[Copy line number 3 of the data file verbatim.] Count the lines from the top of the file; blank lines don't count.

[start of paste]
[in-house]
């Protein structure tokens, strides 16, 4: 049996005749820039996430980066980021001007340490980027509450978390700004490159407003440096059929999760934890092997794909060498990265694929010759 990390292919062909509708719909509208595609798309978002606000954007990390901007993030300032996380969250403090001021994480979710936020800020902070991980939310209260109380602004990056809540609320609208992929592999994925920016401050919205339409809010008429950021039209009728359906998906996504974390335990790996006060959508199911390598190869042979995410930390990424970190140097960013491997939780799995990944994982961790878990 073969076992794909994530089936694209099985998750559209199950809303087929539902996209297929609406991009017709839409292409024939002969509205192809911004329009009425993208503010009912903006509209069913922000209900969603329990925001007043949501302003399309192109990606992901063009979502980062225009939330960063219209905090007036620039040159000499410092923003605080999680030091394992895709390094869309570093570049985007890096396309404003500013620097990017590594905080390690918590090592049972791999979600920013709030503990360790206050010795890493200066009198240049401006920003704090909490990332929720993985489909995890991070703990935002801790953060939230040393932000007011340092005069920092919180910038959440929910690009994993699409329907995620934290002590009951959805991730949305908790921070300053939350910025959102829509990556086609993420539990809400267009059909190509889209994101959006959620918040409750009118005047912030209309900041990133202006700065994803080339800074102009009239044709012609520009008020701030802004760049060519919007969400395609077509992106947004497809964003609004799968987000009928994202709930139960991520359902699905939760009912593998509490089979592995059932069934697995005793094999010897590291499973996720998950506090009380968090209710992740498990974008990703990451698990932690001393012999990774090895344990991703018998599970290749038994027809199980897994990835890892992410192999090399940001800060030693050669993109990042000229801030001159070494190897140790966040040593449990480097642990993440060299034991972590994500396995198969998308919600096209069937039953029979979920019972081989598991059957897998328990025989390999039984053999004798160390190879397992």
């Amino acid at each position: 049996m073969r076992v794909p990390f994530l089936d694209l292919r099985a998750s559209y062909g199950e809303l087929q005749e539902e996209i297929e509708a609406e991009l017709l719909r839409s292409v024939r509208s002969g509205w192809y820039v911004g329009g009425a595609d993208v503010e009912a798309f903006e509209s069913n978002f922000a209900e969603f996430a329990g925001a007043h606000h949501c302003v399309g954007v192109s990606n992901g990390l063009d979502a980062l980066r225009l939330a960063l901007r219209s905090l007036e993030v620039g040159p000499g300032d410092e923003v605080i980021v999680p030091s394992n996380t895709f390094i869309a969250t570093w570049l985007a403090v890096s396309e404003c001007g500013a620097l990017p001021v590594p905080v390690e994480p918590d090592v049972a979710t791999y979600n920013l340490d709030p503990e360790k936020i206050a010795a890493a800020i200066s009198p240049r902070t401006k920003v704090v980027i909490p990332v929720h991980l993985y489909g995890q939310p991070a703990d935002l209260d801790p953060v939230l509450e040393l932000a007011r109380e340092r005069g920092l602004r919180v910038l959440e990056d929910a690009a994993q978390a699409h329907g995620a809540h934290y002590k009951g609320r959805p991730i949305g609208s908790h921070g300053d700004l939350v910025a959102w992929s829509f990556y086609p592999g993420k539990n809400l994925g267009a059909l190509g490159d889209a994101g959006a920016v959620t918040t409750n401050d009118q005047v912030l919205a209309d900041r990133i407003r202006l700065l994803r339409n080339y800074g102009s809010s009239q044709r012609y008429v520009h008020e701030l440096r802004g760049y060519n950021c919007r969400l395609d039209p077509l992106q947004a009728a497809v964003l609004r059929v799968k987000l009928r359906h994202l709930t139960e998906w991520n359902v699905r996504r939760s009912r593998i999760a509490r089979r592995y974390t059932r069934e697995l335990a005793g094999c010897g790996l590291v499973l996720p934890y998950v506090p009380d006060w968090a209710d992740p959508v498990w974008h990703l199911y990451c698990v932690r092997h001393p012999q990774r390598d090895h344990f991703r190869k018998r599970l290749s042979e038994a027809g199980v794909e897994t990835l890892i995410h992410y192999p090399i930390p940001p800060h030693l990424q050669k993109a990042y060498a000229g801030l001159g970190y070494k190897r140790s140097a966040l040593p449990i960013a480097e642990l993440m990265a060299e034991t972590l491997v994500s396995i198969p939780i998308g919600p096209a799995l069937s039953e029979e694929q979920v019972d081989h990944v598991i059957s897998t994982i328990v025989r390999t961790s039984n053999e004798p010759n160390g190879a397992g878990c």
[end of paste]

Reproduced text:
């Amino acid at each position: 049996m073969r076992v794909p990390f994530l089936d694209l292919r099985a998750s559209y062909g199950e809303l087929q005749e539902e996209i297929e509708a609406e991009l017709l719909r839409s292409v024939r509208s002969g509205w192809y820039v911004g329009g009425a595609d993208v503010e009912a798309f903006e509209s069913n978002f922000a209900e969603f996430a329990g925001a007043h606000h949501c302003v399309g954007v192109s990606n992901g990390l063009d979502a980062l980066r225009l939330a960063l901007r219209s905090l007036e993030v620039g040159p000499g300032d410092e923003v605080i980021v999680p030091s394992n996380t895709f390094i869309a969250t570093w570049l985007a403090v890096s396309e404003c001007g500013a620097l990017p001021v590594p905080v390690e994480p918590d090592v049972a979710t791999y979600n920013l340490d709030p503990e360790k936020i206050a010795a890493a800020i200066s009198p240049r902070t401006k920003v704090v980027i909490p990332v929720h991980l993985y489909g995890q939310p991070a703990d935002l209260d801790p953060v939230l509450e040393l932000a007011r109380e340092r005069g920092l602004r919180v910038l959440e990056d929910a690009a994993q978390a699409h329907g995620a809540h934290y002590k009951g609320r959805p991730i949305g609208s908790h921070g300053d700004l939350v910025a959102w992929s829509f990556y086609p592999g993420k539990n809400l994925g267009a059909l190509g490159d889209a994101g959006a920016v959620t918040t409750n401050d009118q005047v912030l919205a209309d900041r990133i407003r202006l700065l994803r339409n080339y800074g102009s809010s009239q044709r012609y008429v520009h008020e701030l440096r802004g760049y060519n950021c919007r969400l395609d039209p077509l992106q947004a009728a497809v964003l609004r059929v799968k987000l009928r359906h994202l709930t139960e998906w991520n359902v699905r996504r939760s009912r593998i999760a509490r089979r592995y974390t059932r069934e697995l335990a005793g094999c010897g790996l590291v499973l996720p934890y998950v506090p009380d006060w968090a209710d992740p959508v498990w974008h990703l199911y990451c698990v932690r092997h001393p012999q990774r390598d090895h344990f991703r190869k018998r599970l290749s042979e038994a027809g199980v794909e897994t990835l890892i995410h992410y192999p090399i930390p940001p800060h030693l990424q050669k993109a990042y060498a000229g801030l001159g970190y070494k190897r140790s140097a966040l040593p449990i960013a480097e642990l993440m990265a060299e034991t972590l491997v994500s396995i198969p939780i998308g919600p096209a799995l069937s039953e029979e694929q979920v019972d081989h990944v598991i059957s897998t994982i328990v025989r390999t961790s039984n053999e004798p010759n160390g190879a397992g878990c």